Daniel and his friends faced a particularly enticing and alluring version of that Exile. They were among the young, wealthy, educated leadership of Israel, the first wave taken away to Babylon. And while in some wars they might have been the first to be executed by the enemy, the Babylonian method was different. They were to be brought in, won over, and become part of the Babylonian elite. For someone facing capture, loss, and worse, it seems like the ultimate opportunity to salvage something good out of something bad. Especially when one’s God-given home, family, and blessing is lost, the appeal of regaining those things would have been so strong.

But Daniel and his friends made a key decision of faith and faithfulness; they would seek to remain faithful to God and seek His way and will in this tempting world of exile.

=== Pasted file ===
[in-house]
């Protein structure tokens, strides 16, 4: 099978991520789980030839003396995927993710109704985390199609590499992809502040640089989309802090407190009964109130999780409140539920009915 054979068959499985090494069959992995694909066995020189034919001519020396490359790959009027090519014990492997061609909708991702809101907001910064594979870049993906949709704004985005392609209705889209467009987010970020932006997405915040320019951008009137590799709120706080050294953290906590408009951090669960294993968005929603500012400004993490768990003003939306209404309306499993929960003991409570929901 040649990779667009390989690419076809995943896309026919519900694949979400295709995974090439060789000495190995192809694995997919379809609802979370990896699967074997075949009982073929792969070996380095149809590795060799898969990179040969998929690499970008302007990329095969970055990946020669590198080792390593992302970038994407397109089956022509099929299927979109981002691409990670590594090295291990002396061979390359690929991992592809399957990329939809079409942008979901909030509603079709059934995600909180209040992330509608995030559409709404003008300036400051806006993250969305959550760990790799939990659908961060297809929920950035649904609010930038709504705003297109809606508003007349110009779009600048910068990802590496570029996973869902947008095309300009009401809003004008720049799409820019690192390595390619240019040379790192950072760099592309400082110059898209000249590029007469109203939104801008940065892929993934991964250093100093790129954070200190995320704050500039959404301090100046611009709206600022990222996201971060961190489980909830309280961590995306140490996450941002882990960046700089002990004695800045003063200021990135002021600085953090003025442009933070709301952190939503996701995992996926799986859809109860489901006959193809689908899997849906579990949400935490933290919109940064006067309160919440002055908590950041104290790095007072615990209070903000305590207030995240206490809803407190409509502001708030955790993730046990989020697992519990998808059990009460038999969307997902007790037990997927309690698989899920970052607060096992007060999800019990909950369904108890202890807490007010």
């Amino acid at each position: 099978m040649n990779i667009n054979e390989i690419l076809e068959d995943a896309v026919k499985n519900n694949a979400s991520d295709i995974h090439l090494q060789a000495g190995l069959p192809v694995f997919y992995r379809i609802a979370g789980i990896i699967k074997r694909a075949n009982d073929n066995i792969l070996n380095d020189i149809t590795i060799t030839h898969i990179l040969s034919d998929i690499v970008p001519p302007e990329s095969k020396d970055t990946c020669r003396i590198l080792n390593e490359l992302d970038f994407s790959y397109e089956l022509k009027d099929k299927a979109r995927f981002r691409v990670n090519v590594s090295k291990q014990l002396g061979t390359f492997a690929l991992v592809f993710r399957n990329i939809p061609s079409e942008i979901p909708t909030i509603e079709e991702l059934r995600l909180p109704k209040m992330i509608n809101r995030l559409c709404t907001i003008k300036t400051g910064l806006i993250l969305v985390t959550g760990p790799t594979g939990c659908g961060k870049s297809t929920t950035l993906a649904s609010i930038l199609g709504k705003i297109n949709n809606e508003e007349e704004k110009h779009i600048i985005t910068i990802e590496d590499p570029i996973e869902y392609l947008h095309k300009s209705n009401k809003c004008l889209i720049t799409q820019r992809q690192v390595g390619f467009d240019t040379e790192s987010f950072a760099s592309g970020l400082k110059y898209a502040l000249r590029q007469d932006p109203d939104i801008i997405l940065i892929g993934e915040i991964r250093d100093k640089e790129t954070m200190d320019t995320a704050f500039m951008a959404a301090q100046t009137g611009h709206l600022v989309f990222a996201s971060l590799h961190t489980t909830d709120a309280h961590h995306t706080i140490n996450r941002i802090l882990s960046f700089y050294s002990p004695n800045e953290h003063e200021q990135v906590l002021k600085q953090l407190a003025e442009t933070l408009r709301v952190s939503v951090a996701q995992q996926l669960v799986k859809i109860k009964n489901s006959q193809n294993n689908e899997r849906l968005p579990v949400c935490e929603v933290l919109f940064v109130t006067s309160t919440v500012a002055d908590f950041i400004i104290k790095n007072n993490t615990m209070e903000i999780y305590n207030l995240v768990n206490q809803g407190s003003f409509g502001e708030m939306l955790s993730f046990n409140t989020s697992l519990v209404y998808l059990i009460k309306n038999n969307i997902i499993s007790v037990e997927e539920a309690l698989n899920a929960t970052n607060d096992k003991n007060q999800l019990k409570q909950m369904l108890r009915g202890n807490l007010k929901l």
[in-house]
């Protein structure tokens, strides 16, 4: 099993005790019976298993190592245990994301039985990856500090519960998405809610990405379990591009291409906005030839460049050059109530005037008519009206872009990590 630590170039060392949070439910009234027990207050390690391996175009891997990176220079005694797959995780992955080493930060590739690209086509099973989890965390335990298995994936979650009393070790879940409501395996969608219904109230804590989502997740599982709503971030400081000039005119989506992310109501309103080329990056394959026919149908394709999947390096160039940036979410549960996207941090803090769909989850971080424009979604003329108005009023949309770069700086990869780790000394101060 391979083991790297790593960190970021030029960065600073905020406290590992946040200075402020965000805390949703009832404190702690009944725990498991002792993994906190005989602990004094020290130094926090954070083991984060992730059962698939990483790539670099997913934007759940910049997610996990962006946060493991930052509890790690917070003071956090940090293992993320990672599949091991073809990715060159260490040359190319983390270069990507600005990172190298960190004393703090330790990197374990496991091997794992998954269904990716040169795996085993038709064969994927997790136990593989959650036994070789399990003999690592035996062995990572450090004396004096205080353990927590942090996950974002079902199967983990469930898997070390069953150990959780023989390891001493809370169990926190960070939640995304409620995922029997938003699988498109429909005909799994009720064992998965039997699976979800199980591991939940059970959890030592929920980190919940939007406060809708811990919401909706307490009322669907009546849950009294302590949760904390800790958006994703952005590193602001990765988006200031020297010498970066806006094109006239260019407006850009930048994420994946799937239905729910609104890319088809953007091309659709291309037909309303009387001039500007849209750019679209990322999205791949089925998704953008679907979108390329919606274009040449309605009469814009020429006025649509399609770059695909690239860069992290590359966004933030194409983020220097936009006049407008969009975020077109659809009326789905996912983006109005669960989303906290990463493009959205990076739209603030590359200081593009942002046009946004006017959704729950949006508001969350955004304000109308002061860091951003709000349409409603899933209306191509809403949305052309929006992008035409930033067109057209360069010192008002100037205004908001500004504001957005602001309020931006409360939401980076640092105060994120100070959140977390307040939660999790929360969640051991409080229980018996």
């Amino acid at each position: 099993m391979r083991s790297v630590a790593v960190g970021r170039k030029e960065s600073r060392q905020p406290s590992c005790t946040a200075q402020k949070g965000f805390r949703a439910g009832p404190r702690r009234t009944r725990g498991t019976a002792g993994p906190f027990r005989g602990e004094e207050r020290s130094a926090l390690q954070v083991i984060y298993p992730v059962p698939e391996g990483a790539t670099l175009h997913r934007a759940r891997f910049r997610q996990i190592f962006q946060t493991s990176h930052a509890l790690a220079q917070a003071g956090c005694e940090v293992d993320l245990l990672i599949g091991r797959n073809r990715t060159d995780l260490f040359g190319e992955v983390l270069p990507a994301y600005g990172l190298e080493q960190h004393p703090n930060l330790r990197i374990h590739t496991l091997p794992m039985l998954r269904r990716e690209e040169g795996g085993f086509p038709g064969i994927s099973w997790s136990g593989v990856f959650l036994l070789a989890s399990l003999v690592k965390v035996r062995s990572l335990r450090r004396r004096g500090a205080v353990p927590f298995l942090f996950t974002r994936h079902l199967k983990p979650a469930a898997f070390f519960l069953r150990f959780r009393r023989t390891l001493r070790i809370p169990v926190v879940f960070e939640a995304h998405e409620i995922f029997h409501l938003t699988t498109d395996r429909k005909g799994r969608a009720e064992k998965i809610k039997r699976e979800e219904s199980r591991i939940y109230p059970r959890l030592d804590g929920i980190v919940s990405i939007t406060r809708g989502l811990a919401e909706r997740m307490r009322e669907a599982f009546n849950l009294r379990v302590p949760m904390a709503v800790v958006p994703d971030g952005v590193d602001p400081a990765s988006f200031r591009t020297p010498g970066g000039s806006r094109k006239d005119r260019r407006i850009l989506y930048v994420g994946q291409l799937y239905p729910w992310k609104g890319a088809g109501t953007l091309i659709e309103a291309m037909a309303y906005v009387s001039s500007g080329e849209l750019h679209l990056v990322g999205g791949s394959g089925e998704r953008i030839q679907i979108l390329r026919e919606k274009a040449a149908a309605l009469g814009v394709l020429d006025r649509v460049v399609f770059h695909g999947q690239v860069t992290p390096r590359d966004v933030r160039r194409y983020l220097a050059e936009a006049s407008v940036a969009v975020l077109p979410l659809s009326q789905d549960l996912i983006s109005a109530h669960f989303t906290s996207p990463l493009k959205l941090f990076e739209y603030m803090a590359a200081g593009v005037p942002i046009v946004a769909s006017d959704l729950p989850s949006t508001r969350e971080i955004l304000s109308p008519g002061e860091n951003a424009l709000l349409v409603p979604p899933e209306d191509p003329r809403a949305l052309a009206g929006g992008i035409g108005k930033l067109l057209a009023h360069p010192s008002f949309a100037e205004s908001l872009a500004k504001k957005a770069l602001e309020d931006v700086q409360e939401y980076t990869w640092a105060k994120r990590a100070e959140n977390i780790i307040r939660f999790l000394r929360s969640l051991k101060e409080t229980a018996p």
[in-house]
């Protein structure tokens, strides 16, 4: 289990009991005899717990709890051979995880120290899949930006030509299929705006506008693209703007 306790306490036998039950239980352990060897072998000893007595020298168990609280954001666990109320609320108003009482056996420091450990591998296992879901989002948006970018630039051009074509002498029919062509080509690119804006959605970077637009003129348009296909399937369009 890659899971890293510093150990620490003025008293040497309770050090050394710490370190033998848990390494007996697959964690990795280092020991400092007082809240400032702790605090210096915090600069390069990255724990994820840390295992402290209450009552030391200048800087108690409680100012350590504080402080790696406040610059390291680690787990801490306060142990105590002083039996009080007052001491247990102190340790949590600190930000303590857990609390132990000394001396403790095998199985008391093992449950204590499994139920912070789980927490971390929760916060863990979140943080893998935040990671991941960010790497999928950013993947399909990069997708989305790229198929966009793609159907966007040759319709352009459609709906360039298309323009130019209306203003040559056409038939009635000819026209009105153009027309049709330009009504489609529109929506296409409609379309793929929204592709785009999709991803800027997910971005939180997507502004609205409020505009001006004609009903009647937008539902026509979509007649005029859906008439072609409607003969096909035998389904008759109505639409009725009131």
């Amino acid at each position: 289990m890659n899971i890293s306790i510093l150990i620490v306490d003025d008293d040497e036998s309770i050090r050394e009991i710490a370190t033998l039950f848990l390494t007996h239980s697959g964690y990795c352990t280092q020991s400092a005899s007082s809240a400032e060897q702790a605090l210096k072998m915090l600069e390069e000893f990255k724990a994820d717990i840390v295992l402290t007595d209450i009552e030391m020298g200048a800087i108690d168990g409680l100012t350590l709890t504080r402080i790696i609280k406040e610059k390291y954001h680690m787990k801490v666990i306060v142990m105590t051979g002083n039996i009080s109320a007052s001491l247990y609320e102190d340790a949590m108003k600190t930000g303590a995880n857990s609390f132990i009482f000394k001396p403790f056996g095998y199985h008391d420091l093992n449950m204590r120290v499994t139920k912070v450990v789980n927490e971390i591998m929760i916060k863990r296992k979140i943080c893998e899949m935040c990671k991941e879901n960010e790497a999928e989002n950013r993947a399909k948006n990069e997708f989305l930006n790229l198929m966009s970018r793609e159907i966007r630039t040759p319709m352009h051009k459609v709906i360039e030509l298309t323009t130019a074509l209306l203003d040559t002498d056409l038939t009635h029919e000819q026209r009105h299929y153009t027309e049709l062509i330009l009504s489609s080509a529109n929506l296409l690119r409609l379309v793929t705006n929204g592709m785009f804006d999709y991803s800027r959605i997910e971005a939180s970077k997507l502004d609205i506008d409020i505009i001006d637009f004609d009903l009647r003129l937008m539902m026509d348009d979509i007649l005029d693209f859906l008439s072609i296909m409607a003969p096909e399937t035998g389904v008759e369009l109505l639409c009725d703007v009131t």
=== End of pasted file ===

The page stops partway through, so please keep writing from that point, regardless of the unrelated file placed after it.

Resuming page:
God’s Best and the Wisdom Behind It

If there were ever a time for a friend to whisper, “What’s the big deal?” this would have been it. “Come on, Dan, they are offering us delicious food, an opportunity to become powerful in this world, and the alternative could be much worse. Actually, if we don’t go along it will be much worse!”

Verse 8 describes the stand Daniel took, why he did so, and how he did so. It is not clear exactly why the king’s food would “defile” them, but Daniel “made up his mind” (lit. set in his heart) not to eat it. It is surely possible that some of the meat might have been forbidden by Mosaic Law, like pork. But the wine was not specifically prohibited. And if it was a matter of meat being offered to foreign gods, that was likely also true of the vegetables they then chose to eat. I think it likely that the defilement was from possibly involving prohibited meat, but also because it represented giving in to the Babylonian identity. The way the story is told seems to indicate that they tried to retain their Hebrew names as well.